Common childhood infections
It is a fact of life that kids are always getting sick. Even with the natural protections our bodies give our newborn children during pregnancy and breastfeeding , and even with the wealth of medical knowledge and up-to-the-minute immunisations, most young children always seem to be suffering from a case of the sniffles, a fever , rash, or other unexplained illness.
The fact is that children don't have fully developed immune systems until they are about seven or eight years old. That leaves mums with the perplexing task of figuring out what, exactly, has made their child sick and wondering what to do about it.
Although even a minor infection can turn serious, medical science has developed a schedule of immunisations that are designed to protect your child and those around him from contracting contagious potentially life threatening diseases such as polio, meningitis, whooping cough, and more.
But, even with regular medical care and vaccinations, our kids are likely to come down with infections that make them sick and make mums worry. There are so many common infections that it's hard to know exactly which of them your child has contracted.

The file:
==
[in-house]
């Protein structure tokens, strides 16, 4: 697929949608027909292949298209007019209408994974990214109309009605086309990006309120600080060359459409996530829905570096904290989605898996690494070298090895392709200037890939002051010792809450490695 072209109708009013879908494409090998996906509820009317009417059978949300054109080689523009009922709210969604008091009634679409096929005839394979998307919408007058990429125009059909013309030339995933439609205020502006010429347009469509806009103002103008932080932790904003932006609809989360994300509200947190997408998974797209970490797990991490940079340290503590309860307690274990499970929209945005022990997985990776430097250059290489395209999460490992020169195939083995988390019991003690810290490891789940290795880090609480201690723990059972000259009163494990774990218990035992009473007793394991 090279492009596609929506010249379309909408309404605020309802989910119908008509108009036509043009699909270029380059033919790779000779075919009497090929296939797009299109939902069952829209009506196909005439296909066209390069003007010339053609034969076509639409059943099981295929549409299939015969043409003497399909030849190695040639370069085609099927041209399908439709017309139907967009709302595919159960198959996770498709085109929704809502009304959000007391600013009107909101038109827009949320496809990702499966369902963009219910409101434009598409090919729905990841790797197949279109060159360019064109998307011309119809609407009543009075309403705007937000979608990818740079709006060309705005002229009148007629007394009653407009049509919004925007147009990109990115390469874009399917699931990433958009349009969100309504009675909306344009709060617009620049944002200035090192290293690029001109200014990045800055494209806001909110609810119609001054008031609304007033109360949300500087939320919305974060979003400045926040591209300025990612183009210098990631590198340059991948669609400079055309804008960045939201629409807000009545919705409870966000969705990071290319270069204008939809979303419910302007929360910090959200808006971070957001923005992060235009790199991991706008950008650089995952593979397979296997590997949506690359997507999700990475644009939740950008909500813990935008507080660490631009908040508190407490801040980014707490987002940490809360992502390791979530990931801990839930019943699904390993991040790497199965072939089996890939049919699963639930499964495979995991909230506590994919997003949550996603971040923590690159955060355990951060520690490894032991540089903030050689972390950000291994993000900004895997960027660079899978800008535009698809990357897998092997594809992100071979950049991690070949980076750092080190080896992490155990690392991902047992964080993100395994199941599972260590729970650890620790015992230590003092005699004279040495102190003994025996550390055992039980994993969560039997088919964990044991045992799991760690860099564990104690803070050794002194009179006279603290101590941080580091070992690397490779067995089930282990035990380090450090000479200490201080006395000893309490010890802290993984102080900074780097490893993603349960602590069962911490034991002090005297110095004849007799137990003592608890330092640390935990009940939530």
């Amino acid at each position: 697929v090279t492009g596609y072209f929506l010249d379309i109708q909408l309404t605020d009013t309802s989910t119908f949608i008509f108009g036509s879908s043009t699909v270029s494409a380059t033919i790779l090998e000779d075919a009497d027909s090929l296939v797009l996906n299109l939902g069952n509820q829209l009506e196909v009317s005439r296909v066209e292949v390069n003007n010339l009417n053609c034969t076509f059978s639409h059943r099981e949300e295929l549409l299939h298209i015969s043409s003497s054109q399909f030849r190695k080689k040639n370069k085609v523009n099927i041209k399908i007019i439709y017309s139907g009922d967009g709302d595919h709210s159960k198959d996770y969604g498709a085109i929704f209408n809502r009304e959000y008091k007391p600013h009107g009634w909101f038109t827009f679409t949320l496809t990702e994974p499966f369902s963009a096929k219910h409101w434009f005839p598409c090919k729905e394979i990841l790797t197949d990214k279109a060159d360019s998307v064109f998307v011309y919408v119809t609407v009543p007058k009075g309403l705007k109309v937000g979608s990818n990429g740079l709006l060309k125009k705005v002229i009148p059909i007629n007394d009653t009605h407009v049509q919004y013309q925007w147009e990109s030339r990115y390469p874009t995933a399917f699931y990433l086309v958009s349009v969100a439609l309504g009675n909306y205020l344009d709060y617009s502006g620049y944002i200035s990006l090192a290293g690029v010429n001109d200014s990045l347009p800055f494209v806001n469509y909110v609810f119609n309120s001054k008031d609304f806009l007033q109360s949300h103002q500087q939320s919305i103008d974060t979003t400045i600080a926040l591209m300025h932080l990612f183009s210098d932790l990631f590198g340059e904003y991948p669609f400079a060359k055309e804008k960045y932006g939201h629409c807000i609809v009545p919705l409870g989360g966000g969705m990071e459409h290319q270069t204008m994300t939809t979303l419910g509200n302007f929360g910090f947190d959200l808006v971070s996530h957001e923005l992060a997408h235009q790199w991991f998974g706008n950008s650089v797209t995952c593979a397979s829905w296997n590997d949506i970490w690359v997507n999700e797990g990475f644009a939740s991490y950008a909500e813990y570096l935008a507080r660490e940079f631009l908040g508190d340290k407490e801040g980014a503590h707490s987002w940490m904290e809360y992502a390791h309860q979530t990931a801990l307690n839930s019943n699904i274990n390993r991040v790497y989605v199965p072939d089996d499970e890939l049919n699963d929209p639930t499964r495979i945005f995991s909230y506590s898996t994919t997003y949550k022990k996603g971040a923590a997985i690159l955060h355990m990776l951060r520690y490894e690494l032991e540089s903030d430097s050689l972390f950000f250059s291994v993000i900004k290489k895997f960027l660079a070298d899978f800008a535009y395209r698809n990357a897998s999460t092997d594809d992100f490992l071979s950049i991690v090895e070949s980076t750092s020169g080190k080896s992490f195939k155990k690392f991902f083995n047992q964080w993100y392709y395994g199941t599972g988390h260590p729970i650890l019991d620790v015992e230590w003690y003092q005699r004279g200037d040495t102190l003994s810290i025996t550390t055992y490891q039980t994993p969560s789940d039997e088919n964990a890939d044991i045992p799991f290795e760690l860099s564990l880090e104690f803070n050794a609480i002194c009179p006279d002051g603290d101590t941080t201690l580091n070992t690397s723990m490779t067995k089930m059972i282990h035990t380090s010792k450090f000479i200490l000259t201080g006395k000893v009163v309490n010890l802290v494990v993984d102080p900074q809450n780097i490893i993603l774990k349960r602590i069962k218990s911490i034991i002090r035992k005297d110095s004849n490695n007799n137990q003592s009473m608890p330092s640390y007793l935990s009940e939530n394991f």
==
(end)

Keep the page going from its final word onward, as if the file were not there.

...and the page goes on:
Although most common infections are rarely more than a minor nuisance, it's important to know which infection your child has, what causes it, and what to do about it to avoid potentially serious complications.
- Bacterial and viral infections
- Colds and flu
- Ear infections
- Eye infections
- Fungal infections
- Lung and respiratory infections
- Parasitic infections
- Stomach and intestinal infections
Find more relevant articles and information about common childhood infections :
- Find more about Colds and flu
- Read more about Bacterial and viral infections, Ear infections, Eye infections, Fungal infections, Lung and respiratory infections, Parasitic infections, Stomach and intestinal infections
- Discover more about immunisations
- What is polio?
- What is meningitis?
- Discover more about whooping cough
Written by Rebecca Stigall for Kidspot, New Zealand’s parenting resource for family health. Sources include Better Health Channel, NSW Health and Health Insite.
Last revised: Monday, 20 October 2014
This article contains general information only and is not intended to replace advice from a qualified health professional.